Summary: For most Americans Labor Day is a holiday & in the opinion of some it’s the most hypocritical holiday of all. But today, instead of considering our jobs drudgery, I want us to look at them as challenging opportunities. (PowerPoint Available - #223)



(REVISED: 2016)

(PowerPoint for this message is available free of charge. Just e-mail me at with your request - #223.)

TEXT: Ephesians 6:5 6; Jeremiah 29:5 7; Daniel 6:20

A. For most Americans tomorrow is a holiday. It's Labor Day &, in the opinion of some, it is the most hypocritical holiday of all.

They say that if Labor Day is a celebration of the unique rights & freedoms that we, as workers, enjoy in our nation; & if we believe that work is a blessing; & if we're sincerely thankful we have jobs while others don't; then what we should do on Labor Day is to tell our bosses, "We want to work today, & we'll do it for free, just to celebrate the privilege of working."

But we won’t do that, will we? We’ll celebrate Labor Day by not working!

B. So let me ask a couple of questions, "Do you look forward to going to work on Monday mornings?” And, “Do you really like your job?"

Now if you answered "Yes" to either of those questions, then you're in the minority. Surveys reveal that many American workers are unhappy with their jobs. Most go to work simply because they have no choice about it. "I owe, I owe, so it's off to work I go."

And many of them would say that they’re unhappy because it is the same old routine day after day after day. And as a result, they often view their life as being an endless merry go round.

ILL. A generation ago Tennessee Ernie Ford sang, "You load 16 tons, & what do you get, another day older & deeper in debt." And Frankie Laine sang, “Up in the morning, out on the job, work like the devil for my pay. But that lazy old sun got nothin’ to do but roll around heaven all day.”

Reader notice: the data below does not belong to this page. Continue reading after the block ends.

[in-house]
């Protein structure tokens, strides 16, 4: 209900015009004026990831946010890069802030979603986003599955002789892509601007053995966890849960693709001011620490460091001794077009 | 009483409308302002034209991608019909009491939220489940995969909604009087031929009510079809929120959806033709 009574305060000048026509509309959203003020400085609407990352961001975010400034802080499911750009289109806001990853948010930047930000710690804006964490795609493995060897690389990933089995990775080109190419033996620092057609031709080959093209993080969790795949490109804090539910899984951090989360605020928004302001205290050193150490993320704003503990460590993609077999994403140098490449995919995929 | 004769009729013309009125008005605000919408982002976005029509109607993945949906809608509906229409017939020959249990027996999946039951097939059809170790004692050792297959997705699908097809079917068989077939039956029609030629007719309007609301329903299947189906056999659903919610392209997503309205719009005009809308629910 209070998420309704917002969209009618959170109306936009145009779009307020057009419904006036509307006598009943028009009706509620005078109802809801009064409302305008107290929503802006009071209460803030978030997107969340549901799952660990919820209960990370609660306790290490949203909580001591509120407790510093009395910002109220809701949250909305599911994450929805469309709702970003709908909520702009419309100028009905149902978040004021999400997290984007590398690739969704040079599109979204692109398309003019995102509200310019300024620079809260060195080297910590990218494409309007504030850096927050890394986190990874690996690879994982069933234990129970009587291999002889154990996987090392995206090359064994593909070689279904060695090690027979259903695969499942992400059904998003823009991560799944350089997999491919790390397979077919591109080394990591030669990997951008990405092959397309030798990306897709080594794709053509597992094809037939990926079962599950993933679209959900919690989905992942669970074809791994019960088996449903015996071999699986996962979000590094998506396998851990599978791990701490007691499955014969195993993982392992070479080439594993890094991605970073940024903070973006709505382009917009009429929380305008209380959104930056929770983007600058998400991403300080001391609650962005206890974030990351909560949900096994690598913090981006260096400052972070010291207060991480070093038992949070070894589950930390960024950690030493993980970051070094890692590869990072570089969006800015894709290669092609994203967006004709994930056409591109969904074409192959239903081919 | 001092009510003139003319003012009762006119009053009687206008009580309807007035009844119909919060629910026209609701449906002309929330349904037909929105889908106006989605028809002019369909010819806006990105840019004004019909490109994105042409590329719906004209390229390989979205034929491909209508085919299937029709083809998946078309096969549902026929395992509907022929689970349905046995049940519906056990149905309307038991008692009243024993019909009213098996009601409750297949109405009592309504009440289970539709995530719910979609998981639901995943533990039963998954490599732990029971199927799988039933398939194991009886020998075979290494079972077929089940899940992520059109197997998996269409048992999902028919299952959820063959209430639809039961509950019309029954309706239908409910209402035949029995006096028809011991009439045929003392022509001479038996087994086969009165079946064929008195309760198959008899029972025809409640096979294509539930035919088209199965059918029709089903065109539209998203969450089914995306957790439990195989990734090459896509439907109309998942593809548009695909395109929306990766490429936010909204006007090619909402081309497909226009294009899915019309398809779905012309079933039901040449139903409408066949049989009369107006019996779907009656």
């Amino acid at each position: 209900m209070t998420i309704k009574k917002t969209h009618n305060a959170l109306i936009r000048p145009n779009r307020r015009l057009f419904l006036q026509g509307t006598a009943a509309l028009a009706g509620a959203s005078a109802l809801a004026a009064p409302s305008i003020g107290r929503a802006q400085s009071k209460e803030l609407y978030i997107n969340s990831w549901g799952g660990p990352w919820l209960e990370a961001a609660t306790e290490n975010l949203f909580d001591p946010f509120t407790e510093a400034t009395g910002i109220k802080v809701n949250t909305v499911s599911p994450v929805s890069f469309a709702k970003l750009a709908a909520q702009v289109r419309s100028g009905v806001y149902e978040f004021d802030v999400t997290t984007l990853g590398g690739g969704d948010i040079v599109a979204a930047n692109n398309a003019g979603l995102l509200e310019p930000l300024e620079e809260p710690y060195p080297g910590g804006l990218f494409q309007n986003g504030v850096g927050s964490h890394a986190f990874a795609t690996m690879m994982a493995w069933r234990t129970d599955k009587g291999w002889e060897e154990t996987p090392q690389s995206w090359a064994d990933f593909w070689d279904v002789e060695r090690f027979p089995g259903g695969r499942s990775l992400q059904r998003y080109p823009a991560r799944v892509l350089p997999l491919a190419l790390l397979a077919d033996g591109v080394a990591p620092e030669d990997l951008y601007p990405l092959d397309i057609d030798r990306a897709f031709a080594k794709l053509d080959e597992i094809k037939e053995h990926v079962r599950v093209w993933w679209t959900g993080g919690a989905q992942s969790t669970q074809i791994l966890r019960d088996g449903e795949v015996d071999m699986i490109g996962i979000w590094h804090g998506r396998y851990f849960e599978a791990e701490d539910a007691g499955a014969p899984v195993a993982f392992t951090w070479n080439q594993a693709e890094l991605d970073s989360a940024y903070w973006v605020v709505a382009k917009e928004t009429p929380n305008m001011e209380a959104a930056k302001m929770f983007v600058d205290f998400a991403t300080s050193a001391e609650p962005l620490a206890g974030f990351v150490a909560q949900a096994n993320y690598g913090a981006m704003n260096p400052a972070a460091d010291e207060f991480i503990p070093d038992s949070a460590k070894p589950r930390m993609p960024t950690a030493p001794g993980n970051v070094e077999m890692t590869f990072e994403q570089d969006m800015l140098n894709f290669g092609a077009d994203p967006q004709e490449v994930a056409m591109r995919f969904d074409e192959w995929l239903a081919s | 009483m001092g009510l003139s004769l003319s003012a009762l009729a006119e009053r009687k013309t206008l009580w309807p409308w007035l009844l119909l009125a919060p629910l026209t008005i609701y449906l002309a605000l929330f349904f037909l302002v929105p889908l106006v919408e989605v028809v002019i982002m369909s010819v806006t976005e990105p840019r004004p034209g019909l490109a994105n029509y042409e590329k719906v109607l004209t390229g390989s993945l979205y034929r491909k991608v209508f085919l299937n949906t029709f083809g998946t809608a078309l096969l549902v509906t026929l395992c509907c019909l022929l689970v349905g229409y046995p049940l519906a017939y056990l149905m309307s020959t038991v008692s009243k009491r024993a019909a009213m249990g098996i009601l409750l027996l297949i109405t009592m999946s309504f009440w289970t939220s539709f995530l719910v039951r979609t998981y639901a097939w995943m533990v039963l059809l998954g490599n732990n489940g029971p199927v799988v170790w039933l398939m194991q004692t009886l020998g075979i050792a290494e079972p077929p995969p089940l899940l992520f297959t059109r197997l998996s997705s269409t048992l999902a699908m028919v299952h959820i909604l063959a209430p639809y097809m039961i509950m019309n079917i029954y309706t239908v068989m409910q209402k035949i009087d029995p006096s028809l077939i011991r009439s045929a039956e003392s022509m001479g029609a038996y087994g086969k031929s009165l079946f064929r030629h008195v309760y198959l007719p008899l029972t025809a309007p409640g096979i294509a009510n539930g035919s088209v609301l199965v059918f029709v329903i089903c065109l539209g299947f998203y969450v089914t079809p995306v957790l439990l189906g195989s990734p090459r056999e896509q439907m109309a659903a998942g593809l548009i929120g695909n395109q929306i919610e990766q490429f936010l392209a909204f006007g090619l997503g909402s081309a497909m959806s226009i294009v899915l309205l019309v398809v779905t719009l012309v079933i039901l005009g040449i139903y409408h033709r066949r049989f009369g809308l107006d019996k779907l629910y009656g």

They don’t write songs like that anymore!

PROP. But this morning, instead of considering our jobs to be drudgery, I want us to look at them as challenging opportunities.


First of all, we need to see our work as an opportunity to be of service to God.

A. Do you realize that almost everything we do affects someone else? We have food because there are farmers who planted the crop or raised the cattle, & we’re the beneficiaries of their labor.

Jesus spent most of the first 30 years of his life in Nazareth helping His earthly father in the carpentry shop. Why? Because work was important. People needed houses. People needed yokes for their oxen. People needed chairs & tables. And many people must have benefited from the carpentry skills of Joseph & Jesus.

ILL. At times there are even those who say that they’ve benefited from one of my sermons. Someone will say, "You know, I never thought of it that way before. Your sermon really changed my perspective about that."

And of course, that makes me feel good. But at the same time it reminds me of the awesome responsibilities we have. What we say & do are important, & they make a difference because others are affected by them.

B. So we need to realize that we can serve God in the way we work.

But someone may say, "You don't know my boss. You don't know the kind of people I have to work with. You don't know the power struggles that go on, the flirtations, the cursing, the dirty stories that are passed around."

Let me share a scripture with you. Ephesians 6:5-6 is a passage that I think is very appropriate today. It is addressed to slaves, but the closest thing to slaves today are workers like you & me. So let's substitute the word, "worker," for "slave" & listen to what God has to say.

"Workers, obey your earthly masters with respect & fear, & with sincerity of heart, just as you would obey Christ. Obey them not only to win their favor when their eye is on you, but like slaves of Christ, doing the will of God from your heart."

Paul is saying, "Even though your boss is a monster & as pagan as anyone you've ever seen, do your work for him as though you are doing it for Christ."

C. We also need to realize that we can serve God no matter where we work.

Go back to the O.T. for a moment & consider Daniel. As a young man Daniel was taken captive to Babylon, far from his home in Jerusalem where he had been surrounded by people who believed what he believed, who worshiped God. Then he finds himself in Babylon, living in a totally pagan environment.

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